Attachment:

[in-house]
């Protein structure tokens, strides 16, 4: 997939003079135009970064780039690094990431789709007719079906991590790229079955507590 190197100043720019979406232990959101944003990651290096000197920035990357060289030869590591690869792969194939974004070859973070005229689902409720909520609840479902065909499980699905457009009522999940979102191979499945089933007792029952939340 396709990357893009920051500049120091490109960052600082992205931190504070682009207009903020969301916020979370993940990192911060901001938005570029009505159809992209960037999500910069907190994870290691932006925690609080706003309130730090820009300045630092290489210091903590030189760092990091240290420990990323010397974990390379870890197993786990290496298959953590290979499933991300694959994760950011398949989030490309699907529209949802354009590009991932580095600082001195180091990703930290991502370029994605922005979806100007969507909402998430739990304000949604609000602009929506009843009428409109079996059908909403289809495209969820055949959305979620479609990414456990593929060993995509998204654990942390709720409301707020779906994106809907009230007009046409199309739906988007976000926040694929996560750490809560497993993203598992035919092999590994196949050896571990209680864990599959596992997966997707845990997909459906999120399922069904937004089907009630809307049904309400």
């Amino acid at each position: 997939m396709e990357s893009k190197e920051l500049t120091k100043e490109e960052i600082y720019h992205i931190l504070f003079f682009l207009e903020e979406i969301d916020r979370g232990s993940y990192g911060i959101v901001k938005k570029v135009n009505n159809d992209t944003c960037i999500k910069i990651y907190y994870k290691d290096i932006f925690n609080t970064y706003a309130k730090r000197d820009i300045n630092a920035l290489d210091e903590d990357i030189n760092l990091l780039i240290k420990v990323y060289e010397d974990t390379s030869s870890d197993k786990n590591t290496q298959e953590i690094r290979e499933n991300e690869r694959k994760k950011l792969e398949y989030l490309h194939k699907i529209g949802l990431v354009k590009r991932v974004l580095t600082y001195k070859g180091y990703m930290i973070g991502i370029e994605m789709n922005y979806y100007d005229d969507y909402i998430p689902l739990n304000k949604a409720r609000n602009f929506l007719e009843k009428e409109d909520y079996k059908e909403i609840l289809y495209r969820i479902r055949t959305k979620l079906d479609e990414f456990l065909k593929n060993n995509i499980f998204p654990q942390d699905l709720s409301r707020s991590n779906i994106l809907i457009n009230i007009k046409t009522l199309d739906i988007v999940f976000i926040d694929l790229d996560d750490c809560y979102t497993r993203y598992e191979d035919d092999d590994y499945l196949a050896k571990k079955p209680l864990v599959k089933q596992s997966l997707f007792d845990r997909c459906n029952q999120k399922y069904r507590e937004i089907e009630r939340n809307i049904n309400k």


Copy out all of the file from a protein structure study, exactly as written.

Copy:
[in-house]
């Protein structure tokens, strides 16, 4: 997939003079135009970064780039690094990431789709007719079906991590790229079955507590 190197100043720019979406232990959101944003990651290096000197920035990357060289030869590591690869792969194939974004070859973070005229689902409720909520609840479902065909499980699905457009009522999940979102191979499945089933007792029952939340 396709990357893009920051500049120091490109960052600082992205931190504070682009207009903020969301916020979370993940990192911060901001938005570029009505159809992209960037999500910069907190994870290691932006925690609080706003309130730090820009300045630092290489210091903590030189760092990091240290420990990323010397974990390379870890197993786990290496298959953590290979499933991300694959994760950011398949989030490309699907529209949802354009590009991932580095600082001195180091990703930290991502370029994605922005979806100007969507909402998430739990304000949604609000602009929506009843009428409109079996059908909403289809495209969820055949959305979620479609990414456990593929060993995509998204654990942390709720409301707020779906994106809907009230007009046409199309739906988007976000926040694929996560750490809560497993993203598992035919092999590994196949050896571990209680864990599959596992997966997707845990997909459906999120399922069904937004089907009630809307049904309400």
């Amino acid at each position: 997939m396709e990357s893009k190197e920051l500049t120091k100043e490109e960052i600082y720019h992205i931190l504070f003079f682009l207009e903020e979406i969301d916020r979370g232990s993940y990192g911060i959101v901001k938005k570029v135009n009505n159809d992209t944003c960037i999500k910069i990651y907190y994870k290691d290096i932006f925690n609080t970064y706003a309130k730090r000197d820009i300045n630092a920035l290489d210091e903590d990357i030189n760092l990091l780039i240290k420990v990323y060289e010397d974990t390379s030869s870890d197993k786990n590591t290496q298959e953590i690094r290979e499933n991300e690869r694959k994760k950011l792969e398949y989030l490309h194939k699907i529209g949802l990431v354009k590009r991932v974004l580095t600082y001195k070859g180091y990703m930290i973070g991502i370029e994605m789709n922005y979806y100007d005229d969507y909402i998430p689902l739990n304000k949604a409720r609000n602009f929506l007719e009843k009428e409109d909520y079996k059908e909403i609840l289809y495209r969820i479902r055949t959305k979620l079906d479609e990414f456990l065909k593929n060993n995509i499980f998204p654990q942390d699905l709720s409301r707020s991590n779906i994106l809907i457009n009230i007009k046409t009522l199309d739906i988007v999940f976000i926040d694929l790229d996560d750490c809560y979102t497993r993203y598992e191979d035919d092999d590994y499945l196949a050896k571990k079955p209680l864990v599959k089933q596992s997966l997707f007792d845990r997909c459906n029952q999120k399922y069904r507590e937004i089907e009630r939340n809307i049904n309400k």